TV - The Leftovers Season 1, Episode 4

The Leftovers

With slack jaws and The Black Keys, Nate McKenzie reviews episode 4 of The Leftovers...

If you want to immediately interest me in anything, playing The Black Keys is near the top of the list of ways to do so. So when episode four, B.J. and the A.C., begins with You're Not The One by my favorite Akron, Ohio based duo, I knew I was in for a good time. And what could make for a better time than a search for everyone's favourite missing Son of God!

Although, I have mentioned the impressive work by Max Richter regarding the perfected musical score and impeccable soundtrack decisions the entire mood of each episode is set up by the title score. The opening thrumming bass reverb (reminiscent of the tripods from Spielberg's War of the Worlds) demands your attention from the start. It is easily one of my favourite title sequences in recent memory.

What intrigued me about this episode is Chief of Police Kevin Garvey's struggle to resolve the conflict between being a respectable enforcer of the law and his innate sense that some people deserve what they get. Specifically, the members of the Guilty Remnant. As he detains Patti to ask a favor of her he flashes a bit of this conflict, "Do you want anything to drink? Water, coffee... Drano?" Then, when he allows her to leave it is revealed that he is actively trying to find a reason to arrest members of the G.R. but he wants to do so within the confines of the law. Clever guy.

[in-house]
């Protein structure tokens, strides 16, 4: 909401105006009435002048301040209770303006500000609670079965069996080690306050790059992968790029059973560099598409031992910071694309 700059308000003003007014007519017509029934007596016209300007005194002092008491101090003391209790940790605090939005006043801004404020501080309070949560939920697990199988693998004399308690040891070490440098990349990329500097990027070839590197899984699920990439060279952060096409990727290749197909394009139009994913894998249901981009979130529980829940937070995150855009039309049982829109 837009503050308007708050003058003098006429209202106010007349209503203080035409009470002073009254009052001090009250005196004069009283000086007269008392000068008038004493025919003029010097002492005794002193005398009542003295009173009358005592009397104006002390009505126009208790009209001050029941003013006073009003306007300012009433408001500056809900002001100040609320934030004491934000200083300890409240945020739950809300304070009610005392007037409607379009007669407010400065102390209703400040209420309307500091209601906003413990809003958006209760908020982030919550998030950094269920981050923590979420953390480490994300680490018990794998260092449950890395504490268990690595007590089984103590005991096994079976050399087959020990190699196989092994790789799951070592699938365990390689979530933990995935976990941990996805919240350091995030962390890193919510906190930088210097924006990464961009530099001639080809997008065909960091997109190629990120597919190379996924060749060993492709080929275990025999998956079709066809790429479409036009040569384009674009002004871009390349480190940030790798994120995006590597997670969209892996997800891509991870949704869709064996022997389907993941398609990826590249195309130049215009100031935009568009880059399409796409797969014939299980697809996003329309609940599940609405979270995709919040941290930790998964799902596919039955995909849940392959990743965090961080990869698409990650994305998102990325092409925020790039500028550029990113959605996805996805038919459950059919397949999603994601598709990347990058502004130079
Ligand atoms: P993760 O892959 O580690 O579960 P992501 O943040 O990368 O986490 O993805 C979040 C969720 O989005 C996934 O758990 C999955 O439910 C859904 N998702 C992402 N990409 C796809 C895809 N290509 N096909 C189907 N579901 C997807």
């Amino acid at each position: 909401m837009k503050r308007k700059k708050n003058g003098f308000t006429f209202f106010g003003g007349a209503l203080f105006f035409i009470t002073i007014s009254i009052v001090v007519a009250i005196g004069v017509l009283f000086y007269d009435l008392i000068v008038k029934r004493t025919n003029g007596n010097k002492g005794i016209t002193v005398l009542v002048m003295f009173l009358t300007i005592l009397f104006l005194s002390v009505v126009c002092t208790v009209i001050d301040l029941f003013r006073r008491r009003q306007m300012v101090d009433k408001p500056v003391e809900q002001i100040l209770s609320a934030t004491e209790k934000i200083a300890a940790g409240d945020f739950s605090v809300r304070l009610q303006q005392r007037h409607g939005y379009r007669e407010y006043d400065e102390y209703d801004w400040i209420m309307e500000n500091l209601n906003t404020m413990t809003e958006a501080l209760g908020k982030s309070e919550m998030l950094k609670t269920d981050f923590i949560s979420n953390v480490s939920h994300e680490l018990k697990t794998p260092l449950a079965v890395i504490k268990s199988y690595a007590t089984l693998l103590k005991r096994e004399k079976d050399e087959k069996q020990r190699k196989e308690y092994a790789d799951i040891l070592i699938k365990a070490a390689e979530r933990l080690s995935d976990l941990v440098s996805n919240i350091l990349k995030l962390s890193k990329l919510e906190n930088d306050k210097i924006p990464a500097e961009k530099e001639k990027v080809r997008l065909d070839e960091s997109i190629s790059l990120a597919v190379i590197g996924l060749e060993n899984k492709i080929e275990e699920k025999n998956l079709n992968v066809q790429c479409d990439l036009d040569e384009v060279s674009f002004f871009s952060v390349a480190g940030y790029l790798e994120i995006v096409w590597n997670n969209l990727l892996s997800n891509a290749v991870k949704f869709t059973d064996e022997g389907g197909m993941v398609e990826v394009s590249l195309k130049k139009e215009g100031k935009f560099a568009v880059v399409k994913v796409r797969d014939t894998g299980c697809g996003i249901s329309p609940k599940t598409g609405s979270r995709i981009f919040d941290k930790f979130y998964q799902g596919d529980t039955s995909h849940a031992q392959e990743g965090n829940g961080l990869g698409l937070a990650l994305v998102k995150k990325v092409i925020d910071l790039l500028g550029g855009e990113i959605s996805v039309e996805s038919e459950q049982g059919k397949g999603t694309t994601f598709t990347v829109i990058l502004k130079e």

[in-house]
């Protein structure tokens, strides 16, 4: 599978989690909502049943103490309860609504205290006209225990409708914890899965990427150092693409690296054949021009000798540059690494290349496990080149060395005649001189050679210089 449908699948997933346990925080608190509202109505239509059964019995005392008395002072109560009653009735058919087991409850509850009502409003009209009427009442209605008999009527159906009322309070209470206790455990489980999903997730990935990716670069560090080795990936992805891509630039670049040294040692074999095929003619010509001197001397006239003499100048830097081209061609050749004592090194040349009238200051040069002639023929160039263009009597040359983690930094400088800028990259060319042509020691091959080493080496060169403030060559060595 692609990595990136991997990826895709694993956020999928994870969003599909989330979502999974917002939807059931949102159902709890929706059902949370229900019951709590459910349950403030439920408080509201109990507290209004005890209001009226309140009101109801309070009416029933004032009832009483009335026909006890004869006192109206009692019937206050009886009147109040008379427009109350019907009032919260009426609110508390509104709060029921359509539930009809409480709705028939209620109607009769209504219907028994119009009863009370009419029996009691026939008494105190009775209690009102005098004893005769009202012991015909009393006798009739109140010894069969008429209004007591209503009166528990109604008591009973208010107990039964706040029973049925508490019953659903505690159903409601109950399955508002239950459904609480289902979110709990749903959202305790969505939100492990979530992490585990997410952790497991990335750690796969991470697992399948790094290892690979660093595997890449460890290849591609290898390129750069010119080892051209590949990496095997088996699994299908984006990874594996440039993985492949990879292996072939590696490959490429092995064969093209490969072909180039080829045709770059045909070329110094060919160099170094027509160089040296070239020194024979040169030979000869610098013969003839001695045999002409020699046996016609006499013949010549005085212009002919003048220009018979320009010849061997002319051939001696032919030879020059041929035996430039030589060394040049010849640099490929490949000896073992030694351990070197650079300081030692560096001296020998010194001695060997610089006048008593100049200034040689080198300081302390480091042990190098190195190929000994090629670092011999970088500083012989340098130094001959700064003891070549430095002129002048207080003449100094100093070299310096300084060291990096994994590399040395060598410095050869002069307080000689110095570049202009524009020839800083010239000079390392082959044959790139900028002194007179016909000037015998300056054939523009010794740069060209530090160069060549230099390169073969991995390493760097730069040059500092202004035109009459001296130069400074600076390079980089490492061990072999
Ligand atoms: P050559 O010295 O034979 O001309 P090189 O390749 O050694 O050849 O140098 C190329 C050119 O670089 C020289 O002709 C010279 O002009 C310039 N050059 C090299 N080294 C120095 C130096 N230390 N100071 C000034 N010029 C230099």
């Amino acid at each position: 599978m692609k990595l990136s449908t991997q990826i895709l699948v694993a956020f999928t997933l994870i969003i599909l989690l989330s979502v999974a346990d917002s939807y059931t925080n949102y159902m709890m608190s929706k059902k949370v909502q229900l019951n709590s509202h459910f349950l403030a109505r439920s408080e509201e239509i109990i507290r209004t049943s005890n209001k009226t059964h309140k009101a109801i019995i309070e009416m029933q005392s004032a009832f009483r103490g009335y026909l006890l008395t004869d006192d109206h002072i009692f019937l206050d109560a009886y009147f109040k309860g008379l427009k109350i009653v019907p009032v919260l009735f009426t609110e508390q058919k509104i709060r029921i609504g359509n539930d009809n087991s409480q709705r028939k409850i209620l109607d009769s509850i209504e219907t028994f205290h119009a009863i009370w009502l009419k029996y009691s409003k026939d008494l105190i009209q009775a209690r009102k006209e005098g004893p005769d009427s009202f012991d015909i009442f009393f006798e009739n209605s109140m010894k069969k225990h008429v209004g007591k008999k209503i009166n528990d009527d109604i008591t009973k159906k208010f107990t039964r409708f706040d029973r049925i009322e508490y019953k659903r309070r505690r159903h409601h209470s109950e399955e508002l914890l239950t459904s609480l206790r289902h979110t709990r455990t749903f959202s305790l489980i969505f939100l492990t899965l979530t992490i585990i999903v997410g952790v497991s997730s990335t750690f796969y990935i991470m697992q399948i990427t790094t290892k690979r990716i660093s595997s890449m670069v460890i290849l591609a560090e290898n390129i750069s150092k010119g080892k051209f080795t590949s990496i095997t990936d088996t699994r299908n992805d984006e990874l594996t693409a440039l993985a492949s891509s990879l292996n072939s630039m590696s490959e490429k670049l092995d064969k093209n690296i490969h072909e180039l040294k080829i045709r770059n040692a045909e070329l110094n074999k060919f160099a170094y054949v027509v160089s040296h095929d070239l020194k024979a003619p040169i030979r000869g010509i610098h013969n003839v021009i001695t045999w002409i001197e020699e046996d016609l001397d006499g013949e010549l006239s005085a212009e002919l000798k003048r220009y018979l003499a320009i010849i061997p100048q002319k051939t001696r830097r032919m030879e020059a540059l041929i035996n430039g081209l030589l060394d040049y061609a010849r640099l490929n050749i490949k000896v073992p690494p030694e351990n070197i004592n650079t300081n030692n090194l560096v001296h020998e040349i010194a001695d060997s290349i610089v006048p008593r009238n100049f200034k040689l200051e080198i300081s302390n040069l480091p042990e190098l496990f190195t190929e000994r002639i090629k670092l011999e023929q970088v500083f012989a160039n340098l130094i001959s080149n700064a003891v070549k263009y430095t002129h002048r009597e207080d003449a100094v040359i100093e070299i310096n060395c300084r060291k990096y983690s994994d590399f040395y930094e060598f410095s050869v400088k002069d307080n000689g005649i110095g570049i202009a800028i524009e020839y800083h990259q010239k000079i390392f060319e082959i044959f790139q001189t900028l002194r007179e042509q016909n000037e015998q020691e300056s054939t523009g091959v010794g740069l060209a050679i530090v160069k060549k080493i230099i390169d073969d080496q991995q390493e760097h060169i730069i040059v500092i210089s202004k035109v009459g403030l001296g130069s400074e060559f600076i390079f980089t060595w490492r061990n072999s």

Or so I thought.

This episode drags quite a bit in the middle. Even with some poignant dialogue/interactions and interesting tidbits of plot fodder (like the confrontation between Kevin and Laurie via Meg) I found myself less interested than previous episodes. That is, until the twist. No spoilers here, of course, but I definitely was left slack-jawed and simultaneously angry and impressed.

My only qualm: Kevin Garvey should know better than to do what he did at the end. I mean, it's just not right! No one should be disrespectful like that.

Littering. I'm talking about littering.

For the angst and wit of the final few scenes, this episode deserves praise.

Image - IMDb.
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